c31_fairgokev Community TV continues its plea to the Government to allow it a defined migration path to digital transmission. Melbourne’s C31 has stepped up its campaign for digital with a new slogan – ‘Fair Go, Kev!’.

The slogan (pictured) is now broadcast around the clock as a watermark in place of the station’s logo across all programming. It is a simple plea to prime minister Kevin Rudd following the recent budget announcement that, once again, denied the Community TV sector an invitation to move to digital TV – while ABC and SBS both received boosting to their finances to fund their digital initiatives and $140 million was set aside to assist regional communities in moving to digital TV. But nothing has been promised for digital TV other than an earlier vague statement from communications minister Senator Stephen Conroy that Community TV ‘would not be left behind.’

Curiously, the Budget has made financial commitments to fund and support the community radio sector’s transition to digital which is still barely in the start-up stage with only a few capital cities currently receiving digital radio. Digital TV, on the other hand, is now into its ninth year in the major capital cities and reaching a point where almost half of all households in these cities have converted to digital and, possibly, many have lost access to their local community TV channel which is stuck on analogue.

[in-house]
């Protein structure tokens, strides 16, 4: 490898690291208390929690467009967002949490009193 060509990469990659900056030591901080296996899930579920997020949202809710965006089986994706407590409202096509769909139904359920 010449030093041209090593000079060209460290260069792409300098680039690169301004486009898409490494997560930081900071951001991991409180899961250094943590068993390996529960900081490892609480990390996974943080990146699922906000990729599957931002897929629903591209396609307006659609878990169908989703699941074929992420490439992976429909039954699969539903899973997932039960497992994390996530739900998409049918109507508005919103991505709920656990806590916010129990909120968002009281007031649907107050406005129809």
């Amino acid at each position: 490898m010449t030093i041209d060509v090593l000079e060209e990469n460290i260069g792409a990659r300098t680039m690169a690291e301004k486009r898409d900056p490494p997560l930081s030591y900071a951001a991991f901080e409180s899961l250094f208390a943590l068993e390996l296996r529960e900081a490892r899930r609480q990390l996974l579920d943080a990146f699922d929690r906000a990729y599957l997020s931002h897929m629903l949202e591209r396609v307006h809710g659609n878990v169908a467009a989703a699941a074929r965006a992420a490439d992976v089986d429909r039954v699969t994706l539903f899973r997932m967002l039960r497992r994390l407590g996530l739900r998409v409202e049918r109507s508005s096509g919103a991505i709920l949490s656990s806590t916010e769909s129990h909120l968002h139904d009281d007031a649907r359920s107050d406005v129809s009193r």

In a press release, published on their website just after the announcement of the Federal Budget, station manager Greg Rees argues that Community TV provides invaluable diversity of content, industry training and marketing and that there is sufficient spectrum available right now to allow them immediate access to digital transmission – and that C31 is essentially ready to go to digital: “the cost associated with upgrading our facilities to broadcast in digital are, relatively speaking, miniscule.”

In a recent article published on Crikey, Rees estimated that only $2 million would be needed to convert C31 to digital transmission with an ongoing annual cost of $120,000 to simulcast with analogue. This compares to the sum of around $250 million that the Government is allowing in concessions to regional commercial broadcasters. The Government has also allowed free access to all commercial and national broadcasters to digital broadcast frequencies and unlimited simulcast with analogue in the lead-up to the phased shutdown of analogue services.

Source: C31

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